With the flurry of press releases that were flying about last Friday, with the announcements and retractions regarding Mark Martin substituting for the injured Denny Hamlin, it brought to light one issue we haven’t had to tackle in a while: NASCAR Super Subs. They can be much more than a wheel holder, and often end up becoming a larger part of the team. It can be an audition for a future ride, or a once-in-a-lifetime shot at greatness. This week we present the Top 10 Super Subs in NASCAR:
1. Tiny Lund for Marvin Panch — 1963 Daytona 500
Before Chrysler’s Hemis were running roughshod around Daytona, it was Ford that ruled the roost at Daytona. Marvin Panch was the Wood Brothers driver in the No. 21 that year, and was competing in a sports car race not unlike today’s Rolex 24 at Daytona. He was involved in an accident that saw his Ford-powered Maseratti flipped over and engulfed in flames. Fellow driver and friend Tiny Lund (who stood 6’5 and 270 lbs) saw this happen and ran to the scene, wrestling Panch from the wreckage. Panch, burned and hospitalized, insisted that Lund, who was shopping around for a ride, be his replacement driver in the 500. Tiny did not disappoint, leading 17 laps and the first of five Fords across the finish line to win the Daytona 500. Lund was also awarded the Carnagie medal for heroisim, for risking his life to save Panch.
2. David Pearson for Dale Earnhardt – 1979 Southern 500
David Pearson will perhaps be best known as the driver of the No. 21 Purolator sponsored Wood Brothers Mercury and Fords of the 1970s (even though he won his three championships and over half of his wins driving for Cotton Owens and Holman-Moody). But following a botched pit stop at the 1979 Rebel 500 at Darlington, Pearson split from the Wood Brothers and hooked up with newcomer Rod Osterlund, piloting his No. 2 – gulp – Chevrolet, subbing for his injured rookie driver, Dale Earnhardt. With Jake Elder turning the wrenches, the team was instantly a contender. In their four races together with Pearson they posted a second at Talladega, fourth at Michigan, seventh at Bristol and capped it off with a win at Pearson’s best and home state track — and the site where everything went wrong a few months earlier — the Southern 500 in Darlington, SC.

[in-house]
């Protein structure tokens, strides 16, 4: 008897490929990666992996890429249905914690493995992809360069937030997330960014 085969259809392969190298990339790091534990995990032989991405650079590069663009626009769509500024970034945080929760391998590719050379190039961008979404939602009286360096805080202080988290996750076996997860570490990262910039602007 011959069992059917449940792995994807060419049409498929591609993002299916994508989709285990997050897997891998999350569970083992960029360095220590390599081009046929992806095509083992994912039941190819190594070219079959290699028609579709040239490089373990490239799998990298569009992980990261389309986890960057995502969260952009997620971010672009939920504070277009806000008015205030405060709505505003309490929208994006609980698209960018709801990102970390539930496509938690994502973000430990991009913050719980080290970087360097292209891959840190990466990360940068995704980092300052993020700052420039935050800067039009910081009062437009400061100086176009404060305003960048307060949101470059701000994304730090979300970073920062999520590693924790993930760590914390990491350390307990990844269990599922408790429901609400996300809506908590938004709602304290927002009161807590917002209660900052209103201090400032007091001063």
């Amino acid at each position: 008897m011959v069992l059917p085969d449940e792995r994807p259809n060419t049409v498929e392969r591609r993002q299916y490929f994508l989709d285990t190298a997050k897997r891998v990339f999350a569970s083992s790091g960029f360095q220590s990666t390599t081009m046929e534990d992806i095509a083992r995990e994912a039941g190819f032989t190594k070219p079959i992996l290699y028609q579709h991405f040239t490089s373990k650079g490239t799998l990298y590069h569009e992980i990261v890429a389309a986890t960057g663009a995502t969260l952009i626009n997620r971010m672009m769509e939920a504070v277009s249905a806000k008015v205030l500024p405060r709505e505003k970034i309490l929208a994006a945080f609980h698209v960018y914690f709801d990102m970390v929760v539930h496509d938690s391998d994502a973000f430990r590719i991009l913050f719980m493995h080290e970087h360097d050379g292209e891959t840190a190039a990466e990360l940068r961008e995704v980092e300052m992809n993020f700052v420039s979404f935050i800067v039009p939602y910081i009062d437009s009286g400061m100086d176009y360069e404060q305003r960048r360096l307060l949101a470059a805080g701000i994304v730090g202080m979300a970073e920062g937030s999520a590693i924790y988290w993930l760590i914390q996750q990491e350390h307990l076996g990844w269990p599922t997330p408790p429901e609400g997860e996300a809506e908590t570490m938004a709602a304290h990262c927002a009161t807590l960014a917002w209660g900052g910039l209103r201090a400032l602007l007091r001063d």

3. Jamie McMurray for Sterling Marlin — 2002 GM-UAW 500 at Charlotte
2002 was the year that Jamie McMurray became a race car driver for real. While running a full-schedule as a Busch Series regular with the No. 27 Brewco Motorsports team, he was eighth in points, yet over 600 markers out of the lead. On the Cup side, Sterling Marlin was enjoying a career year, leading the points through race No. 29 of 36 at Kansas, when he sustained a “broke neck” (as Sterling would say) in an accident. McMurray was tabbed to fill the No. 40 Coors Light Dodge in the interim and after an unremarkable 26th-place finish at Talladega, the youngster broke through to win the very next week at Charlotte in only his second Cup Series start.
4. Dale Jarrett, Robert Yates Racing — 1995
While Ernie Irvan was battling to keep alive and recover following the injuries he sustained in a crash at Michigan in 1994, Robert Yates Racing was tasked with keeping the operation afloat. It had been almost exactly the year before when they lost Davey Allison following a helicopter accident in Talladega. RYR had tried a host of substitute drivers during the ’93 and ’94 seasons (Robby Gordon, Lake Speed, Kenny Wallace). In 1995, they opted for a full-time fill-in with some credentials — among them a Daytona 500 win in 1992. Dale Jarrett’s audition was a steady one; in a year that saw Chevrolet’s new Monte Carlo beating up on the competition, Jarrett posted a win at Pocono, nine top 5s and 14 top 10s. Irvan returned to the Texaco car in ’96, but Jarrett had earned his rightful place in RYR’s No. 88 — and another Daytona 500 win started the season. Thus began one of the most successful driver and team tandems of the last 20 years.
5. Tommy Kendall for Kyle Petty – Sonoma, 1991
Back before he was the master of unfiltered honesty and analysis, Kyle Petty was a pretty fair race car driver who was coming into his own in the early 1990s. Driving for Felix Sebates, Petty was off to a career year in ’91, when he broke his leg in a nasty crash at Talladega in May. This was during a time when “road course ringers” were all the rage at Cup races for teams needing a good finish or owners looking to cash in on left-turn-only guys’ inexperience. Tommy Kendall was one of the premier road racers in the world at the time, and was tabbed to sub for the injured Petty. Kendall was trying to hold off Mark Martin with two laps to go, but took him out and succumbed to a cut tire from his action. The events ended up handing the win to Davey Allison, after Ricky Rudd took out Ernie Irvan coming to take the white flag. Kendall would suffer his own injuries just a few weeks later at Watkins Glen in an IMSA GTU race, nearly cost him both of his legs. Although Kendall would later win three straight TransAm titles for Jack Roush, it was this incident with Martin that prevented him from ever getting a NASCAR ride in one of Jack’s Fords.